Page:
The Dunstable Swan jewel was found in a Dominican Priory, Dunstable. It may have been worn to indicate an allegiance to the de Bohun family or to the House of Lancaster. King Henry IV (reigned 1399-1413) took the symbol of the swan when he married Mary de Bohun in 1380.
It is made from opaque white enamel fused over gold, a technique known as émail en ronde bosse that developed in Paris in the second half of the fourteenth century. The chain and coronet attached to the swan's neck are also of gold.
What a nice surprise seeing how many of Mary Pym's paintings have the "sold" red dot beside them at her show at Llewellyn Alexander. Maybe more than 80% snapped up, some buying two.
I can see why people like them: they have a modern, semi-cubist, cézanne-like look, paintings that could look great on many modern walls.
She certainly has a style.
A new painting from a photograph I took on a bright, sunny morning in December last year. The painting :
This was painted on Fabriano 400g/m2 acrylic paper which is quite thick and heavy and seems to work well, (although I was not painting very thickly). One advantage to using paper like this is that it's easier (and cheaper) to frame if you want to.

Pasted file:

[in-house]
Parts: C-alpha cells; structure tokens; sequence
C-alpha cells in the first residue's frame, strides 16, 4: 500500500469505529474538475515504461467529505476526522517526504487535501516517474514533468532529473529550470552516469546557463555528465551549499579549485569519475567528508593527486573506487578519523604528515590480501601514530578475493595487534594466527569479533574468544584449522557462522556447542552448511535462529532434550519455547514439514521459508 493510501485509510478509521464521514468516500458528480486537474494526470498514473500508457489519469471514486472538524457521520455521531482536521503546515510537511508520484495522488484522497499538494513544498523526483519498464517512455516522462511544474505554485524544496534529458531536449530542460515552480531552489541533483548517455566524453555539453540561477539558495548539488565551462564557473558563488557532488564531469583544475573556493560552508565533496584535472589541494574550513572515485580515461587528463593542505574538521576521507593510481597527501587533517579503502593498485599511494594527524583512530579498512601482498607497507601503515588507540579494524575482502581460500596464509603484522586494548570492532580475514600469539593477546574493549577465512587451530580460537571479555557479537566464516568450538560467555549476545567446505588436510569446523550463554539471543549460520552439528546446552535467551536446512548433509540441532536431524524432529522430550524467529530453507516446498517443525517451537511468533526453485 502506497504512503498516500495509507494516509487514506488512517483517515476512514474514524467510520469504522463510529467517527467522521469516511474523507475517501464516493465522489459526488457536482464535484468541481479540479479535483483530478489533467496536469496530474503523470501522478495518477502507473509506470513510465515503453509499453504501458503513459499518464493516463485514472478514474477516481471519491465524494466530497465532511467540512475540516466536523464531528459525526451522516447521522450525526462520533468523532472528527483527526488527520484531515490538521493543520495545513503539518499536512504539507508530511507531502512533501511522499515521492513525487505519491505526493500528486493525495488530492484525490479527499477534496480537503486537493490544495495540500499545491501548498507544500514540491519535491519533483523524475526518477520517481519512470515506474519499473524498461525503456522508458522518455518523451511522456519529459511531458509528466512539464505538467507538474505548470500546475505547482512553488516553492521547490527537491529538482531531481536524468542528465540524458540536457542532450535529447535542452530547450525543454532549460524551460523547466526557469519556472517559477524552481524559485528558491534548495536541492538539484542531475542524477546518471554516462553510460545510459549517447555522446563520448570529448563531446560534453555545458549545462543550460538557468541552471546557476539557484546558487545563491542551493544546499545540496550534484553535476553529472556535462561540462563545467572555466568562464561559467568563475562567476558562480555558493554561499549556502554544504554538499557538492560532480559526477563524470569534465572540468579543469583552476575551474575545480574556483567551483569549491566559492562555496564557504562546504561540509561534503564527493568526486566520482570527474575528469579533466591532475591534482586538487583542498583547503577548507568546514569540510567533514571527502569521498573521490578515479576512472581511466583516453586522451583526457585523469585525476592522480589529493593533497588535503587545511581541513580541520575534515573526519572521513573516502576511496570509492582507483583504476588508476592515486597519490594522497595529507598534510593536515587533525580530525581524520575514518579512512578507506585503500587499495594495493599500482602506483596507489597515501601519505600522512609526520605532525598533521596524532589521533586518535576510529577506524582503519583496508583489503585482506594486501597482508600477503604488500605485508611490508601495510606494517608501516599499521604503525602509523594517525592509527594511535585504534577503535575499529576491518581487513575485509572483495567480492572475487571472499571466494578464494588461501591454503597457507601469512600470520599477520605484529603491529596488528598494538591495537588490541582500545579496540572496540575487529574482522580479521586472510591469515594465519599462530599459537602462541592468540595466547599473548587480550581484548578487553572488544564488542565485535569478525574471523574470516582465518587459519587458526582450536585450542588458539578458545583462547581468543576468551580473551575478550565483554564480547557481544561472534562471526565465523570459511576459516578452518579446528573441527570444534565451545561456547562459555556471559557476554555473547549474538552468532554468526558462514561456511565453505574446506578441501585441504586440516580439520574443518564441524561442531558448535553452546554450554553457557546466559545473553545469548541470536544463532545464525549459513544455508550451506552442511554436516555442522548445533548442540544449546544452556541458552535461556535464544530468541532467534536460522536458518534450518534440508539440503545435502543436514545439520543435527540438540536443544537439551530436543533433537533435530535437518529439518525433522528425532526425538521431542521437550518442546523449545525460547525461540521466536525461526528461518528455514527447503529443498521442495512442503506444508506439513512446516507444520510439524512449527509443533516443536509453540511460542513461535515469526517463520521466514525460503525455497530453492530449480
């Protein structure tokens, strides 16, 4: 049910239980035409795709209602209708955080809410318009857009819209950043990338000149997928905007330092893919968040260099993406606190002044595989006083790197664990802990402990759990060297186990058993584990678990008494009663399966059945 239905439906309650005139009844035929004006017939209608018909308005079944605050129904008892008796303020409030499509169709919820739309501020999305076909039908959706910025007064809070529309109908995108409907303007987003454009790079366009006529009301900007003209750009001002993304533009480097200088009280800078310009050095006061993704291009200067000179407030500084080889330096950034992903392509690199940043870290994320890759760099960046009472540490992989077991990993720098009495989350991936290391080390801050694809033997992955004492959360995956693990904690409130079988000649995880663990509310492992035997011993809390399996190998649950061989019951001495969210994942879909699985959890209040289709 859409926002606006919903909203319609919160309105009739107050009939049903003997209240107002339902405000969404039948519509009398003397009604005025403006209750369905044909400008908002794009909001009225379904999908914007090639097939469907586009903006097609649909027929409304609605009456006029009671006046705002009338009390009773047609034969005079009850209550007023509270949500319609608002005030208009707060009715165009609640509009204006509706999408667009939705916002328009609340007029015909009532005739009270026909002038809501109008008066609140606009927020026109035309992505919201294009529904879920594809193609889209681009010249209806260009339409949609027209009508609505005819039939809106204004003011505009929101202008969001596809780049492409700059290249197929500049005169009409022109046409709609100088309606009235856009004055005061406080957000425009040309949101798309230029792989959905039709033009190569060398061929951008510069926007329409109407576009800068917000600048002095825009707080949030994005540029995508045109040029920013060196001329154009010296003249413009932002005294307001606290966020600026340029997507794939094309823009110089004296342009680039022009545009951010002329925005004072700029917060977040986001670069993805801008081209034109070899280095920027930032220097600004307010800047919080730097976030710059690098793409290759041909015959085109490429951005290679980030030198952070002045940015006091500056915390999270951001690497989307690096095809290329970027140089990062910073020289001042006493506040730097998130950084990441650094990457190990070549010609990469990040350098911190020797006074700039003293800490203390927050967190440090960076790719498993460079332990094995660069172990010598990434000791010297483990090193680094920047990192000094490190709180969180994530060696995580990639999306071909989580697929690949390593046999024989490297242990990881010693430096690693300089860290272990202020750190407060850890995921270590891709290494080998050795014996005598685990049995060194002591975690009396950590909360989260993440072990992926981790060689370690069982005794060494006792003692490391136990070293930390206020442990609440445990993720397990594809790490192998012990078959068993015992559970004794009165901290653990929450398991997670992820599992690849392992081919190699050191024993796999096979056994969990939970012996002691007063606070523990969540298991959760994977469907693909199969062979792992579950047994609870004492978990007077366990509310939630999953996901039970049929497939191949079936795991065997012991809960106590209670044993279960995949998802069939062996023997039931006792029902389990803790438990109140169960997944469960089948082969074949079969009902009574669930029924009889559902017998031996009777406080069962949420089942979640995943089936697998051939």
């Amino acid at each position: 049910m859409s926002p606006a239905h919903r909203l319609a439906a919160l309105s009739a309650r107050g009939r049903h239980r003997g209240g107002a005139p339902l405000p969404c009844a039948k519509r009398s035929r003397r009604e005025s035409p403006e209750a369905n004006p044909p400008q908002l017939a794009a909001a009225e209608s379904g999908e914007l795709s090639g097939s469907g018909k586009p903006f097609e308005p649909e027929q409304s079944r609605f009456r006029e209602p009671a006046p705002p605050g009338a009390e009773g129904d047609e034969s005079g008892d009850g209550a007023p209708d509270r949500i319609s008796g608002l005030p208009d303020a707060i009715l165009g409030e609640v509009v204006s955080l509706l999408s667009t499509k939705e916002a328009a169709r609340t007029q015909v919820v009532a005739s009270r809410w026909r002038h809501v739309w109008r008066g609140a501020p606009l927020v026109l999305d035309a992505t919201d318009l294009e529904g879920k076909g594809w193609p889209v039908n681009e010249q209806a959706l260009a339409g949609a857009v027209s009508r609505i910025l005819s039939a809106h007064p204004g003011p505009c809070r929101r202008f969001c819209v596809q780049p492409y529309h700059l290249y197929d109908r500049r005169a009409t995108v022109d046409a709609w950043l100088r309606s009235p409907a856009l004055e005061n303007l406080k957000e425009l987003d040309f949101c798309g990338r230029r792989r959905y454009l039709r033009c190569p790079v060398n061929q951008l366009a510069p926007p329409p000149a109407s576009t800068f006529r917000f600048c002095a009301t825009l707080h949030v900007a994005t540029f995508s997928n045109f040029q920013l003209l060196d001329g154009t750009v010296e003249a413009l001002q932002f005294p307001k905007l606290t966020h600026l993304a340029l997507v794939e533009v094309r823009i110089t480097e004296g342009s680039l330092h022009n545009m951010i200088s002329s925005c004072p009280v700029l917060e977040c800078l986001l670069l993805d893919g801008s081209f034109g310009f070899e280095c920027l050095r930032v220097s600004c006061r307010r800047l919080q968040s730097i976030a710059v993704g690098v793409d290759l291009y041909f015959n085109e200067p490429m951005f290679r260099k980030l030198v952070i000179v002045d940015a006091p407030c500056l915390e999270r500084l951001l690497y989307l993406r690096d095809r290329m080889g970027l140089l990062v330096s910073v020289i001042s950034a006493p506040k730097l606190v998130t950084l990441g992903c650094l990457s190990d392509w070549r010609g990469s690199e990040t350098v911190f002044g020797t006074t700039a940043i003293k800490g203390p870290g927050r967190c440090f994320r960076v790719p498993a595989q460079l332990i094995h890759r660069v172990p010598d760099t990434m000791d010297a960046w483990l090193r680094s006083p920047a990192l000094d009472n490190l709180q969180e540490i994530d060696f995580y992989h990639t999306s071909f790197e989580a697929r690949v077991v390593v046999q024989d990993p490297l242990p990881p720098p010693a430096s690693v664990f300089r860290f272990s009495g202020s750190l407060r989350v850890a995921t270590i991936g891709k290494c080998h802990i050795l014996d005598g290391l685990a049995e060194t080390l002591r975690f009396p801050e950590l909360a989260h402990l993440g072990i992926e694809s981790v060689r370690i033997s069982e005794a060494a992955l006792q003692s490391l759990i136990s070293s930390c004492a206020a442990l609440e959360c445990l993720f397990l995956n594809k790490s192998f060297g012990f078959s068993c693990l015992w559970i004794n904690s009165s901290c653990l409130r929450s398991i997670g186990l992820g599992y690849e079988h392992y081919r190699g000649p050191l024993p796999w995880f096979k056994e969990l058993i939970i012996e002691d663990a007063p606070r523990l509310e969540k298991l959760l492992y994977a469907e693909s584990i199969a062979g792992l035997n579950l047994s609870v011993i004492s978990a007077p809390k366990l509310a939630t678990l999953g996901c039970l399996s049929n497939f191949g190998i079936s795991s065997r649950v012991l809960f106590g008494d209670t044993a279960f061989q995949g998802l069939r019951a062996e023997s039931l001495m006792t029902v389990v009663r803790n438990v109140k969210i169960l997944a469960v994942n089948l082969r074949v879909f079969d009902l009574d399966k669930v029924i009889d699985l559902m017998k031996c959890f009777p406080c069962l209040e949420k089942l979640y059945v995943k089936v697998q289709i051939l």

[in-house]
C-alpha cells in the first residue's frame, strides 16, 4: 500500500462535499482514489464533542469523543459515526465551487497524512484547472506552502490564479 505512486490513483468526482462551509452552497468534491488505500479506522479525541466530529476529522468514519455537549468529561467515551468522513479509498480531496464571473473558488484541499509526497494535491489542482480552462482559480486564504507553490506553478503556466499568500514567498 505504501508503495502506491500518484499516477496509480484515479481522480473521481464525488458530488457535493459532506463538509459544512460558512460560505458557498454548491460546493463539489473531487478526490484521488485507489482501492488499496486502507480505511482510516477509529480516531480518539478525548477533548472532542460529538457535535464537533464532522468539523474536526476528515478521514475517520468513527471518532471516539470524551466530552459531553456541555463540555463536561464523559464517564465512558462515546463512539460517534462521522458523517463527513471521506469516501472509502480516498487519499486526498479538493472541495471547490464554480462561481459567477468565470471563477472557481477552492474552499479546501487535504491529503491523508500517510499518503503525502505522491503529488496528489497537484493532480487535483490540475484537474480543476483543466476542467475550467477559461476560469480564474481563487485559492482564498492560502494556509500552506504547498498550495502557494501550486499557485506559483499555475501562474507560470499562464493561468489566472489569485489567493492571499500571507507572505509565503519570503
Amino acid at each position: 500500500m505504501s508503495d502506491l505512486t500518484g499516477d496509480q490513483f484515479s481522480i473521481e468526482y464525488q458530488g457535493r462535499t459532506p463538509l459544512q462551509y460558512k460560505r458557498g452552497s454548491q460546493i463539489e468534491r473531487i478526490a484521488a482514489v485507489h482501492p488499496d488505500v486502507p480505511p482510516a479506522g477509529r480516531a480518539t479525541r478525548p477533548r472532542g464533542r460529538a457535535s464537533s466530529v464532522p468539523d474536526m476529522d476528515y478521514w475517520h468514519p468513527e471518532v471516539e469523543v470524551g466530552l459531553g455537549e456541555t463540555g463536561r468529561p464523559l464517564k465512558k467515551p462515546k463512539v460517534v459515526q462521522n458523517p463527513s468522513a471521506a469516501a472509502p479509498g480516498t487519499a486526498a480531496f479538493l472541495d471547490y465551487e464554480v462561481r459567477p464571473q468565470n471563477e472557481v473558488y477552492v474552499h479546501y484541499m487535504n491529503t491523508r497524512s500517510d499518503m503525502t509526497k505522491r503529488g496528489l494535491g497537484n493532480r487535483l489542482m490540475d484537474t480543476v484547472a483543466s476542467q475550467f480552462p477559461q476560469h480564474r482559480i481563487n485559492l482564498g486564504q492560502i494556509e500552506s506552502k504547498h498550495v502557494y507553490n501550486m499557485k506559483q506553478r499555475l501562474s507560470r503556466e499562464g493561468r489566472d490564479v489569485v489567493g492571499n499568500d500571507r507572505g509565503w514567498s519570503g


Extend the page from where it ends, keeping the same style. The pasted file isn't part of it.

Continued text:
On the day, the sun was out and the sky was a nice strong blue against an unusual stone lion sitting on top of the arch of someone's gate. An interesting detail and worth a photograph. Worth a painting? I think so, and I'm quite happy with it.
The photograph :
Some artistic liberties taken of course (a few known as mistakes) ...
By Peter Ackroyd
Peter Ackroyd's book is the second in his history of England, and the first I've read. He's a good writer who loves his subject and this was no exception. It's quite a worn path, but he still manages to bring some fresh words to the story of the monsters: Henry VIII and many of his associates.
The 16th Century was the age that the outlines of the modern state started to become visible, if only in small ways (and not necessarily good ways). Although the next century saw a civil war, the Tudor century was as revolutionary: reformation, heresy, protestantism, dissolution and supremacy. A massive rupture with the past.
Great stories, and some classic of course, but it is hard not to come away with a severe aversion to an aristocracy that treated so many people so badly, and in such an arbitary way, Magna Carta or not.
Roll on the Revolution ...
Maybe "No Tudor overload yet" but also reminded that I've not written any thoughts about the recent BBC Wolf Hall TV production. I really have to get round to this.
A beautifully painted (sumptious is the right word) picture in the National Gallery by Paris Bordone. The better sort of 16th century girl didn't go in for a sun tan. Mind you, with hair as red as that, it might have been a bit dangerous as well.